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       Volume I - June 26, 2009

Healthy Peanut Brittle?
by Alice Osborne & Patty Liston

Peanut brittle is one of those confections that could almost be healthy, if only it didn’t feel like biting into shards of hardened refined sugar and corn syrup–the dominant ingredients in most versions.

But all those peanuts–they’re great! Chock full of protein, vitamins (especially E), essential minerals, and phytochemicals, if you’re going to eat candy, having one loaded with healthy nuts is a pretty good approach.

Melissa Breyer, of Care2, shared a recipe for a peanut brittle that traded natural sweeteners for refined ones, making a much more wholesome peanut brittle than commercial versions. While it won’t be void of calories, they are more wholesome and healthy calories. There is also fun to be had in customizing the recipe with different spices—Melissa suggested cinnamon or cardamom with a little sprinkle of cayenne for a sweet, spicy, salty mix (add spices at the very end).

Her recipe substitutes sucanat for traditional white refined sugar. Here’s the scoop on this product:

Sucanat: The trade name for this product stands for SUgar CAne NATural, and is made from evaporated sugar cane juice. It is then milled into granules much the same size as white sugar, but with a tawny hue. Sucanat is about 88 percent sucrose, or simple sugar, as compared to table sugar, which is 99 percent sucrose, but it retains more vitamins, minerals, and other trace nutrients found in sugar cane. Sucanat has a mild but distinct flavor, with a hint of molasses. As an all-purpose sweetener for baking, cooking, and in hot or cold drinks, use it as a 1-to-1 replacement for white sugar.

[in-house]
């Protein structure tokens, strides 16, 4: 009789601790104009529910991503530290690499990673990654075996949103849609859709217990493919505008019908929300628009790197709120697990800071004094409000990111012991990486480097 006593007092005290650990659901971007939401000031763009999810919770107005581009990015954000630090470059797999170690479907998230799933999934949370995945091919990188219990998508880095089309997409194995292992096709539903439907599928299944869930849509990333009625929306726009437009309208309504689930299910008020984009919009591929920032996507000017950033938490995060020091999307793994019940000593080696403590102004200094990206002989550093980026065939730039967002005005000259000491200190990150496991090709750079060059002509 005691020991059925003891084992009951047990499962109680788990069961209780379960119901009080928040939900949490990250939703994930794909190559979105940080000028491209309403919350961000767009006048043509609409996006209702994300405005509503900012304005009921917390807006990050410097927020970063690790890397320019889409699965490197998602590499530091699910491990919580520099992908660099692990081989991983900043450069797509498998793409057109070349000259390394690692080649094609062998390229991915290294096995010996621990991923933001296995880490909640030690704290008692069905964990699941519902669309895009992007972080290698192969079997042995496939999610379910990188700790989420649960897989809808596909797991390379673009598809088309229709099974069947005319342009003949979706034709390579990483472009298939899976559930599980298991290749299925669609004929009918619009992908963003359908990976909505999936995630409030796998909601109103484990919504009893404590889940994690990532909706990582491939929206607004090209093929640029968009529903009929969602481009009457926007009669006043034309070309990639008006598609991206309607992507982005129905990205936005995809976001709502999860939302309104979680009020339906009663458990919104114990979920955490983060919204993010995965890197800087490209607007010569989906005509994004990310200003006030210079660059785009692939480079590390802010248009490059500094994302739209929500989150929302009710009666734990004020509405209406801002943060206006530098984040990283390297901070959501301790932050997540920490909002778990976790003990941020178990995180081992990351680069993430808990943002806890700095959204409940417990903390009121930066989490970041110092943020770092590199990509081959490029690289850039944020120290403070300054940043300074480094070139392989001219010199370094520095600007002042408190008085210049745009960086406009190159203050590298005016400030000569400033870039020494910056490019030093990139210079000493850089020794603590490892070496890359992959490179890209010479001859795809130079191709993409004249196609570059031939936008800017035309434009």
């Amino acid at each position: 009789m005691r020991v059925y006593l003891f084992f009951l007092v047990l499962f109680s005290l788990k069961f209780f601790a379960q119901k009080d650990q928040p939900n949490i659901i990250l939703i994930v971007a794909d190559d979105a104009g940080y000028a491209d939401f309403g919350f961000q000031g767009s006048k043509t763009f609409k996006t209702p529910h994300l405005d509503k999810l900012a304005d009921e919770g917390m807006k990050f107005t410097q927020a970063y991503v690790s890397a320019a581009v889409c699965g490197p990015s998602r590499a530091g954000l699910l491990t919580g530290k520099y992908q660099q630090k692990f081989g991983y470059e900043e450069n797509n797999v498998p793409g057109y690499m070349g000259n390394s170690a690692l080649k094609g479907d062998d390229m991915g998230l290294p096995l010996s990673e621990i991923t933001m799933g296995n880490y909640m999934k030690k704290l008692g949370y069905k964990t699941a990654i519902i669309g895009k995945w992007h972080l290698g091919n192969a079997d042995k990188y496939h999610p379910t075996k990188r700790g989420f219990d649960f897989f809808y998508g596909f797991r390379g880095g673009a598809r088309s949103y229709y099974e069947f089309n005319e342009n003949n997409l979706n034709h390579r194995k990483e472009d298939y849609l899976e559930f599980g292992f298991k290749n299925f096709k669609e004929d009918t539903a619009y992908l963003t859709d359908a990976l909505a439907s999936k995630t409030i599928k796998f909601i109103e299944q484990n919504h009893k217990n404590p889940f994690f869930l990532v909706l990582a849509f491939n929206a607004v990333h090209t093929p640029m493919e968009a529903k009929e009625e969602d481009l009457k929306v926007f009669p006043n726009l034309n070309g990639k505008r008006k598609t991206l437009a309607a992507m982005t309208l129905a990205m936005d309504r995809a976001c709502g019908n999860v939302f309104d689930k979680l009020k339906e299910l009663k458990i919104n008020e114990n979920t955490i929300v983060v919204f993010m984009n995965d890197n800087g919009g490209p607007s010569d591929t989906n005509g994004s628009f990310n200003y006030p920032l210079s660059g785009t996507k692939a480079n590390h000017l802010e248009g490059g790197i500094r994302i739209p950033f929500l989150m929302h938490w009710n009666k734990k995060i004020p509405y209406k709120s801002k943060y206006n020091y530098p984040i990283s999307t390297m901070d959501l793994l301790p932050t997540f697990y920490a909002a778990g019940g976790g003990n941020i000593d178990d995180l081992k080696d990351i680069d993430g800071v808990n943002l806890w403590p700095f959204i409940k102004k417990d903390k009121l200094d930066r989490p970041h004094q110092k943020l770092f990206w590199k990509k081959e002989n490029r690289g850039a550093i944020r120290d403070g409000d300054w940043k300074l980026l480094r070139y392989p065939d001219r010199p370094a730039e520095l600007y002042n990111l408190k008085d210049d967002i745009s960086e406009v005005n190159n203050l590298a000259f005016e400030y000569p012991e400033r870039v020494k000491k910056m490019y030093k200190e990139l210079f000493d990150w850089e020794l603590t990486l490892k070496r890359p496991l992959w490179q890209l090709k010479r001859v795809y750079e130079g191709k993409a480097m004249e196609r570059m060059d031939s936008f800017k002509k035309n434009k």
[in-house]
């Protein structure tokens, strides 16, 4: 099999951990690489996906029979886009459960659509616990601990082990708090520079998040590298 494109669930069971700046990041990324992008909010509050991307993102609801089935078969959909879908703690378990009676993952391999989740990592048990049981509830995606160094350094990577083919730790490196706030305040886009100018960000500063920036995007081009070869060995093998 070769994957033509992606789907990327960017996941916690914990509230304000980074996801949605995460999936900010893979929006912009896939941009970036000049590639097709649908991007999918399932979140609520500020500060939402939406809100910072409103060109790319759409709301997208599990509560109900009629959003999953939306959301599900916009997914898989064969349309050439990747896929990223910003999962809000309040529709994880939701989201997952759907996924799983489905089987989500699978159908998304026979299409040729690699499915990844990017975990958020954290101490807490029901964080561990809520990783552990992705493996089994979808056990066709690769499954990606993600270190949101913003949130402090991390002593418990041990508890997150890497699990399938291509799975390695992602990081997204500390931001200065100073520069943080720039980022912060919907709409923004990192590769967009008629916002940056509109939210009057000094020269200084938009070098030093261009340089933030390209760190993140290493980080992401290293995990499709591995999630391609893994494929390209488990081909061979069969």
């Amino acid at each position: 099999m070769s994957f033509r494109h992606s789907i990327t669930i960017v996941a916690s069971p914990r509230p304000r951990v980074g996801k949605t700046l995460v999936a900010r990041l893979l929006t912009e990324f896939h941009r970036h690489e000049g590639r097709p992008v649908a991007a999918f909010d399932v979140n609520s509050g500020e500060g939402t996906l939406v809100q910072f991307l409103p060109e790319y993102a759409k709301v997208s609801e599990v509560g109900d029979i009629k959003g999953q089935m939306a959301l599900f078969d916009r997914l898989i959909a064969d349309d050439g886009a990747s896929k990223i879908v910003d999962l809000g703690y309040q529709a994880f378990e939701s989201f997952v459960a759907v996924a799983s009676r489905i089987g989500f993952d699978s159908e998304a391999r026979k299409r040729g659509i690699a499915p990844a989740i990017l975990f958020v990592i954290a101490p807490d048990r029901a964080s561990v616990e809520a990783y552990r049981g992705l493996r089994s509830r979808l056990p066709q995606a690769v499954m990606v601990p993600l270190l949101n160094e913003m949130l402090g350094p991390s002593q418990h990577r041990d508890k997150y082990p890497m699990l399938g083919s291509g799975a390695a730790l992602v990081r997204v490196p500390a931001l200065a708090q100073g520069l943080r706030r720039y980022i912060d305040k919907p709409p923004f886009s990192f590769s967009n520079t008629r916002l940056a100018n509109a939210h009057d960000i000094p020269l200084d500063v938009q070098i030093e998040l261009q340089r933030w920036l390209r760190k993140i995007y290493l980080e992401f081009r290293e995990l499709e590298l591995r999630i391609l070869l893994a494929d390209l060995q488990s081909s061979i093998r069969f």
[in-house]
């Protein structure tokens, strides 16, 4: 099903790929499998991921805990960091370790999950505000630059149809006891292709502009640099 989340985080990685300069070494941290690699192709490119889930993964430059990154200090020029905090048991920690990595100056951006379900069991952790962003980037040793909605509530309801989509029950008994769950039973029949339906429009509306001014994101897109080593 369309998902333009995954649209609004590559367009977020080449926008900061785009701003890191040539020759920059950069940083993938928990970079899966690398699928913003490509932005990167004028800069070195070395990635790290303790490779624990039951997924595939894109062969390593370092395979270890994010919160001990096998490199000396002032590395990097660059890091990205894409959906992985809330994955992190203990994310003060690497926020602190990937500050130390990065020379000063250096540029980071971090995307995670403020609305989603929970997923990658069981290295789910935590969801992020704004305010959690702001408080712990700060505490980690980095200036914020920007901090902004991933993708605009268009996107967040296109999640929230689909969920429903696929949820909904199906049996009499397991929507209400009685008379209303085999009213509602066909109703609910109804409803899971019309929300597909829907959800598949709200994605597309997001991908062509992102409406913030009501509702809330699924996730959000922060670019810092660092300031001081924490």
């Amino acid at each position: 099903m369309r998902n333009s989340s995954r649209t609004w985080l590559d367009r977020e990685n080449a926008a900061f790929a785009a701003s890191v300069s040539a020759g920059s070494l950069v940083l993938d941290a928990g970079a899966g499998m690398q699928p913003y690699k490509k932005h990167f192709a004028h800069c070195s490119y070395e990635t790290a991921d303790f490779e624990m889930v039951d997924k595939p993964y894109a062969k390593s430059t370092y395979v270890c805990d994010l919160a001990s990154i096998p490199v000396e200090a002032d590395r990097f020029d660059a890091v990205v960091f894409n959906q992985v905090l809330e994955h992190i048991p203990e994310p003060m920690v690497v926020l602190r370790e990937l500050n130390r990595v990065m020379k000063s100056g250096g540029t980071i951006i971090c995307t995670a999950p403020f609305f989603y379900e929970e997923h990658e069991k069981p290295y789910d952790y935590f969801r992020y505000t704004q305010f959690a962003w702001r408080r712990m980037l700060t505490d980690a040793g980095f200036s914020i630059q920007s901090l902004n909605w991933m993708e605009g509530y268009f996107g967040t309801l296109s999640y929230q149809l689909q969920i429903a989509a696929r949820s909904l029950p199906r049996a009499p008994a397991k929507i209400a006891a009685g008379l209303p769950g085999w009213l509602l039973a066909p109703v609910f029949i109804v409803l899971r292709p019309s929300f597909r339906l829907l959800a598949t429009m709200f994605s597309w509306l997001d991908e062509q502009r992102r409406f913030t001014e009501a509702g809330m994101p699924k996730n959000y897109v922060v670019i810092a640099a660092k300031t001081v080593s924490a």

Better-For-You Peanut Brittle

1 cup Sucanat
1/2 cup agave syrup
1/4 teaspoon salt
1/4 cup water
1 cup peanuts, or any favorite nut
2 tablespoons coconut oil
1 teaspoon vanilla
1 teaspoon baking soda

Grease a large cookie sheet. Set aside.

In a heavy 2 quart saucepan, over medium heat, bring Sucanat, agave syrup, salt, and water to a boil. Stir until Sucanat is dissolved. Bring to a boil and add coconut oil and vanilla, stirring constantly until mixture reaches 280° on the candy thermometer.

Add peanuts and continue stirring until temperature reaches 300 degrees F (150 degrees C), or until a small amount of mixture dropped into very cold water separates into hard and brittle threads.

Remove from heat and quickly stir in baking soda. Work quickly and pour at onto cookie sheet. With 2 forks, lift and spread peanut mixture into rectangle. Cool and then break candy into pieces.

  Download this recipe.

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